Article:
Diagnostic eligibility was established using a modified version of the Schedule for Affective Disorders and Schizophrenia for School-Age Children—Present and Lifetime version (K-SADS-PL) administered to the parents and child/adolescent separately. The K-SADS-PL information was used to confirm a primary diagnosis of chronic tic disorder and to ensure that none of the exclusion criteria were met. Furthermore, the parents were asked to provide background information and to rate the CBCL, SDQ, and the sensory profile. The parents and the child/adolescent were asked to provide specific information concerning the tic disorder. An overview of the diagnostic instruments is provided in Table 1. There were no significant in-between differences in severity scores between time of primary assessment and start of treatment (baseline).
Table 1

An overview of the scales and instruments used at baseline and for evaluating treatment outcome

Instrument

Assessment/baseline

Treatment outcome

Time of evaluation

Session number

Diagnostics instruments

K-SADS [20]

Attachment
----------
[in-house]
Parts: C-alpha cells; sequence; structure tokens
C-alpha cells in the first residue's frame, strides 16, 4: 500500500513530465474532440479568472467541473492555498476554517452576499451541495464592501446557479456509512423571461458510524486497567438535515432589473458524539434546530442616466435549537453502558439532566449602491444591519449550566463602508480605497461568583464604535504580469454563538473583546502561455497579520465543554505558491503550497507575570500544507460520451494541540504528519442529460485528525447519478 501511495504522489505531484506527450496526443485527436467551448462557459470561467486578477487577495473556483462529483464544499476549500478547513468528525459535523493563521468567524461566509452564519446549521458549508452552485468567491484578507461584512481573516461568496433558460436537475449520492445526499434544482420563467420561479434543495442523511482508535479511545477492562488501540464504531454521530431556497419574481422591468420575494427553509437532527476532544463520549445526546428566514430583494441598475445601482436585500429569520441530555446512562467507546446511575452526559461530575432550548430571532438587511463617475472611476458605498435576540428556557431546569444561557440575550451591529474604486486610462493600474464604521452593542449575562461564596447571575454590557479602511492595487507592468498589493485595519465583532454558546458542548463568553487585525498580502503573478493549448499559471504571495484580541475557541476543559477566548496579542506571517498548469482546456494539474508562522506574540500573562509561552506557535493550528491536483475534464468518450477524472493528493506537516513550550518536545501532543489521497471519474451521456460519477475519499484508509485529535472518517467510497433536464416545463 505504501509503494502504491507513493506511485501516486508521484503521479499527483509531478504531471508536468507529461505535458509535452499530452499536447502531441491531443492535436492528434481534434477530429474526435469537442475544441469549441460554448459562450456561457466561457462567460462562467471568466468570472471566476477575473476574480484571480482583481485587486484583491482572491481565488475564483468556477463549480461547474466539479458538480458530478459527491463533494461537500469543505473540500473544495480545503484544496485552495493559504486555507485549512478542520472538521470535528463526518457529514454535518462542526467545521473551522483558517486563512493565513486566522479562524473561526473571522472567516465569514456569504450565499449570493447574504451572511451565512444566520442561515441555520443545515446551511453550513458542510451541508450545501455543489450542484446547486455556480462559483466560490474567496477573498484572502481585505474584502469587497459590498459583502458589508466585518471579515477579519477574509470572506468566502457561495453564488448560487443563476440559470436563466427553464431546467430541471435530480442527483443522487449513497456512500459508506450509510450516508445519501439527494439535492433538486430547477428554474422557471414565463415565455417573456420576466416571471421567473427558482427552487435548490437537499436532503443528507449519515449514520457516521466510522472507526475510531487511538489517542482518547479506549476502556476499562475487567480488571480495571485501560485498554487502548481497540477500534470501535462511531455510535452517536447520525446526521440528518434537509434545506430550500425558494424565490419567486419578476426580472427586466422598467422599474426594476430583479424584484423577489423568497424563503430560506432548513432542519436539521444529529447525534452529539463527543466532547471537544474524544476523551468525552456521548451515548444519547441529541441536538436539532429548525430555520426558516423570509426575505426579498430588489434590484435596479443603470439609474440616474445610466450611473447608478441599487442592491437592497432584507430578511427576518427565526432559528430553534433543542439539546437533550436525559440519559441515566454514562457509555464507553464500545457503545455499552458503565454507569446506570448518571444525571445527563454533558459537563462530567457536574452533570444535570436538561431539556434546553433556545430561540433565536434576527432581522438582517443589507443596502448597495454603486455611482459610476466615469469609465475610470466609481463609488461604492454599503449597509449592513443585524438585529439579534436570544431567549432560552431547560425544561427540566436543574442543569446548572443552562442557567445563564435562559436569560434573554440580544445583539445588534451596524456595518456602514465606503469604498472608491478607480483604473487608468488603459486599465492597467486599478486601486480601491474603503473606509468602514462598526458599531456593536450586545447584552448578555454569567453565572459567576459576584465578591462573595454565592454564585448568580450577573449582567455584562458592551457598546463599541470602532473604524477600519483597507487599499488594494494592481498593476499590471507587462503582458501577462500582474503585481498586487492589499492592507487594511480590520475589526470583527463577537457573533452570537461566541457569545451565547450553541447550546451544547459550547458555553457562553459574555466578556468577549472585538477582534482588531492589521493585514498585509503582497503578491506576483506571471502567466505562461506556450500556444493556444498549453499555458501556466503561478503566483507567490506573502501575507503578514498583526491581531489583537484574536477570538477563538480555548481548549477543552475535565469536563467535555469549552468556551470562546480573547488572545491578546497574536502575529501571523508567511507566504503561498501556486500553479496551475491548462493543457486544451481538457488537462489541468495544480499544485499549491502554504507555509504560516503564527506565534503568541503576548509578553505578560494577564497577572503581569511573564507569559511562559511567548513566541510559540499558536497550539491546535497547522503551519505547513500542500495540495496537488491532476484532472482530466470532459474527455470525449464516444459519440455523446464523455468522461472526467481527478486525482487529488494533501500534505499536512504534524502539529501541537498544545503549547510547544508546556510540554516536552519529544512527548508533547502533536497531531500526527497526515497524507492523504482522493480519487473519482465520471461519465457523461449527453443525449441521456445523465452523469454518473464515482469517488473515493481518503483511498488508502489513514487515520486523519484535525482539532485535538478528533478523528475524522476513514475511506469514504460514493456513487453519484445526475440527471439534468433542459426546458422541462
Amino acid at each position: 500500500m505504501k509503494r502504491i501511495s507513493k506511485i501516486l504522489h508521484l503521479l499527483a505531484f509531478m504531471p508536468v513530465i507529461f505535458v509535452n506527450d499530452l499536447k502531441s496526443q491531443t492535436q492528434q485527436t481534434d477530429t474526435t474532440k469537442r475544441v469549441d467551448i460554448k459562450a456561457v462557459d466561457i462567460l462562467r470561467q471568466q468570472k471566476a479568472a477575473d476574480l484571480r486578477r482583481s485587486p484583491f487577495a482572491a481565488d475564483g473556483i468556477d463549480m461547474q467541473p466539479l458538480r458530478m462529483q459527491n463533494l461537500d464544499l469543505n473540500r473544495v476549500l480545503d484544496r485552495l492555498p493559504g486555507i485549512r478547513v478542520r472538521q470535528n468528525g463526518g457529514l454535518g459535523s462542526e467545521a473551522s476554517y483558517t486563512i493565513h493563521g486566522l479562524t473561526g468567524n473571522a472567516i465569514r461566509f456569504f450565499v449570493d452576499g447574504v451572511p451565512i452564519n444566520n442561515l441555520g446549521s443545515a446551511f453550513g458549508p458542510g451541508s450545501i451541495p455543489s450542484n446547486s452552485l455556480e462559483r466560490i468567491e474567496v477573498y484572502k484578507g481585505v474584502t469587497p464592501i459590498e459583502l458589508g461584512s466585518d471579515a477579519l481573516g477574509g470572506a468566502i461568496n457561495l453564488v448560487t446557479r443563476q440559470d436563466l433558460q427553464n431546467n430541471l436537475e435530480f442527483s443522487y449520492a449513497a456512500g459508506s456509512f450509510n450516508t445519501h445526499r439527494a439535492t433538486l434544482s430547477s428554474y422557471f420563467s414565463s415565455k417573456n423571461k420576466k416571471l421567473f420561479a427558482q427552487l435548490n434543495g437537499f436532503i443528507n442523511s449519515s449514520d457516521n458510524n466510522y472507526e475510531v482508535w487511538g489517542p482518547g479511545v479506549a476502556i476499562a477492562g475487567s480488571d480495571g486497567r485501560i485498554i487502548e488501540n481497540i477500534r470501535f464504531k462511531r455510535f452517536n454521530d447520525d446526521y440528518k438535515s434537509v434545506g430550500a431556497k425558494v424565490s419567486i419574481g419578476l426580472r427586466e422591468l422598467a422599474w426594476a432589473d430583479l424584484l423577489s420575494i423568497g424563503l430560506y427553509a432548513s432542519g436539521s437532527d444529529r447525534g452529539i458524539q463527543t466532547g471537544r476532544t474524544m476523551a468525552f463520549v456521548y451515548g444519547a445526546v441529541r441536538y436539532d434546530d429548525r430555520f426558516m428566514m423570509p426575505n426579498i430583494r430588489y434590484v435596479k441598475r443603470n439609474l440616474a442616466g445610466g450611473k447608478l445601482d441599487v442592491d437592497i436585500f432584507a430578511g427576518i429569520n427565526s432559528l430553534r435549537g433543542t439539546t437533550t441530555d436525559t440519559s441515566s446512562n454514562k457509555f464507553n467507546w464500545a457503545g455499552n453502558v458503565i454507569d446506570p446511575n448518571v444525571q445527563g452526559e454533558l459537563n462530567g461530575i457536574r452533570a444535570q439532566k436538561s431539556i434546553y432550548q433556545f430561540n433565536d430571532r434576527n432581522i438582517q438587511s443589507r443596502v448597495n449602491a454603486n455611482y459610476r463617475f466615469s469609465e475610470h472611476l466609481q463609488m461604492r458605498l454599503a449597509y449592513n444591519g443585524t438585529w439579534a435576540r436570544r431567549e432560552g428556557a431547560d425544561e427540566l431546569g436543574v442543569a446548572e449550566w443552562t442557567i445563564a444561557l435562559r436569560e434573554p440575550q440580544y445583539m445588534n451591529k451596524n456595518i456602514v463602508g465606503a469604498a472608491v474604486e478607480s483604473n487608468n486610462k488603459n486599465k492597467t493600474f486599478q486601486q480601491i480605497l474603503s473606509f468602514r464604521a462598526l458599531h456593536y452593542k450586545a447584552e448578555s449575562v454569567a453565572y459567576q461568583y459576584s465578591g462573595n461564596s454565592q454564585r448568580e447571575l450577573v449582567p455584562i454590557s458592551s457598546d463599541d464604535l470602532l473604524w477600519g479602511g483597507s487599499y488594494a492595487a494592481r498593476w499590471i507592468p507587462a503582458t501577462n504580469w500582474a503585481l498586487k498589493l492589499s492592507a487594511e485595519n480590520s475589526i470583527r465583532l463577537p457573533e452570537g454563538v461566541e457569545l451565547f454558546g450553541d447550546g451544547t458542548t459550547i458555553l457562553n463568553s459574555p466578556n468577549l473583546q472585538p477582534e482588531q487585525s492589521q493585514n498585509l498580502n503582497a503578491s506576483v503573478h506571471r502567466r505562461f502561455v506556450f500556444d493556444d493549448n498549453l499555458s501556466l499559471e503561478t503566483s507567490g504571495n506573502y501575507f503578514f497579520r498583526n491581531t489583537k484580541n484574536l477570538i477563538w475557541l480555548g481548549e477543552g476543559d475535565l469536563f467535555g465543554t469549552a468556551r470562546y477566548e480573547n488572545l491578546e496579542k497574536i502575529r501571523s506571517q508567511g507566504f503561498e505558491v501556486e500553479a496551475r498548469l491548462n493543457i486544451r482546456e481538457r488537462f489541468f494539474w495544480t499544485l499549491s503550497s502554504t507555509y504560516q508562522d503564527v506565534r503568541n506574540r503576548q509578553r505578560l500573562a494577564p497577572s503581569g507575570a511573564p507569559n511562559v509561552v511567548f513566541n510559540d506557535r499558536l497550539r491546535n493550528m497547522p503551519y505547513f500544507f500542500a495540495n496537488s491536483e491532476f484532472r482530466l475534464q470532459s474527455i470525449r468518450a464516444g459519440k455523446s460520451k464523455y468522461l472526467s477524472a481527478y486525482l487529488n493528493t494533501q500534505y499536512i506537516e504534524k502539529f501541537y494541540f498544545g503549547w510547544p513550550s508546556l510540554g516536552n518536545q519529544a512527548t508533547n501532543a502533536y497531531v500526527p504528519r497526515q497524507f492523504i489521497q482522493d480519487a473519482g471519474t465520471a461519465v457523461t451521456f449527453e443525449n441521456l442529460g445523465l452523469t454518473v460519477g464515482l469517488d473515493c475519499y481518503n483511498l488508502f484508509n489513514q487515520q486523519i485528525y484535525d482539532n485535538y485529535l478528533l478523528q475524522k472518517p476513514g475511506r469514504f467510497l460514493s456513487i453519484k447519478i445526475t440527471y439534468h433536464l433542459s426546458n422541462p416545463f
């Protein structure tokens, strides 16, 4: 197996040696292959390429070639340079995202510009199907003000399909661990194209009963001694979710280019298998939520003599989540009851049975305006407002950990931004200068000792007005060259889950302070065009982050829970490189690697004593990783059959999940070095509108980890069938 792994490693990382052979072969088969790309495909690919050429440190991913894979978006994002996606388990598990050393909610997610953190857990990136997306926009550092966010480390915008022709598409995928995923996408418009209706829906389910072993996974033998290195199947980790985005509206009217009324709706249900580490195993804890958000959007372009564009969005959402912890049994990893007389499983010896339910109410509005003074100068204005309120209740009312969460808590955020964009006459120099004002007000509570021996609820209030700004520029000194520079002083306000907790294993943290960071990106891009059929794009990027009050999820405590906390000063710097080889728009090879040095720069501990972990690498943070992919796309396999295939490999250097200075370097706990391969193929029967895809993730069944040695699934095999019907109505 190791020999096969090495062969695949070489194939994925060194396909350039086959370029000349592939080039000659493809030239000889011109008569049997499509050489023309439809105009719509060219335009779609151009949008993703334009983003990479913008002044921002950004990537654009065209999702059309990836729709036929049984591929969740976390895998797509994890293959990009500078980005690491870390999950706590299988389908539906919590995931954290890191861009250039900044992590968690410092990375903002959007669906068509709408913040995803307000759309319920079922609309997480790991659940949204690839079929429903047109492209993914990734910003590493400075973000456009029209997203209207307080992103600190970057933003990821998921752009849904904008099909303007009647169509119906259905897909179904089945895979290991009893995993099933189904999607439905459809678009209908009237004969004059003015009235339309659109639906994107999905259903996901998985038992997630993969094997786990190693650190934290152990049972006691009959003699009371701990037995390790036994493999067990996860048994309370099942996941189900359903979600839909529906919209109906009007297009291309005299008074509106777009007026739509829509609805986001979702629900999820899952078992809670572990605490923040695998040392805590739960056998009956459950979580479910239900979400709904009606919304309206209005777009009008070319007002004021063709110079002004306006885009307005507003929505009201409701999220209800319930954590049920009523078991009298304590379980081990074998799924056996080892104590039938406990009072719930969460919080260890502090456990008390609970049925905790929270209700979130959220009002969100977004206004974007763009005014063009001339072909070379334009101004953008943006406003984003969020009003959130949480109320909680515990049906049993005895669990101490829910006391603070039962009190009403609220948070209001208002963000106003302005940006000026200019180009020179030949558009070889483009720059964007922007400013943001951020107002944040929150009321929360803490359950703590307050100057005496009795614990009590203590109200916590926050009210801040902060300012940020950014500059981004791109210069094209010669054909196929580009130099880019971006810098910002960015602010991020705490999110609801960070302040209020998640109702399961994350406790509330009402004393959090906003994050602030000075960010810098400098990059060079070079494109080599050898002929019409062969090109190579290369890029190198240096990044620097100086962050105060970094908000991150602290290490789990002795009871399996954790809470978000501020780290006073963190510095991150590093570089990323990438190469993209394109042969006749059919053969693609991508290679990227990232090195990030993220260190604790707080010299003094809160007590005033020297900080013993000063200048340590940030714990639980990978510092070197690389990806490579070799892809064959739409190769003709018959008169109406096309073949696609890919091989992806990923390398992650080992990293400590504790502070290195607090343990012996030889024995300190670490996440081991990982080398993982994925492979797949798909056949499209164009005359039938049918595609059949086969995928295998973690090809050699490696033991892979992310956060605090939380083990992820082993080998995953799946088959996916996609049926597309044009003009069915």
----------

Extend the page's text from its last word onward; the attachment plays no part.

CBCL [26]

  

Background information

  

Sensory profile [27]

  

Severity score

YGTSS [23, 24]

YGTSS

8th, 9th, FU

Global assessment scale

Global assessment scale

8th, 9th

Other instruments

SCARED [28, 29, 30]

SCARED

4th, 8th, 9th, FU

MFQ [31, 32, 33]

MFQ

4th, 8th, 9th, FU

Premonitory Urge Scale [34]

Premonitory Urge Scale

4th, 8th, 9th, FU

Beliefs-scale [35]

Beliefs-scale

4th, 8th, 9th, FU

 

Questions concerning the preferred method and best quality outcome

8th

Primary outcome measures were the Yale Global Tics Severity Scale (YGTSS) at session 8. Furthermore, the child/adolescent and the parents were asked to assess the global severity of tics on a 0–10 severity scale. Secondary outcome measures included Screen for Child Anxiety Related Emotional Disorders (SCARED), the Mood and Feelings Questionnaire (MFQ). Finally, the child/adolescent completed the Premonitory Urge Scale (PUTS) and Beliefs About Tics Scale (BATS) for analysis of the importance of the premonitory urge and the thoughts and beliefs about tics. An overview of the scales is shown in Table 1.

Schedule for Affective Disorders and Schizophrenia for School-Age Children—Present and Lifetime version (K-SADS-PL)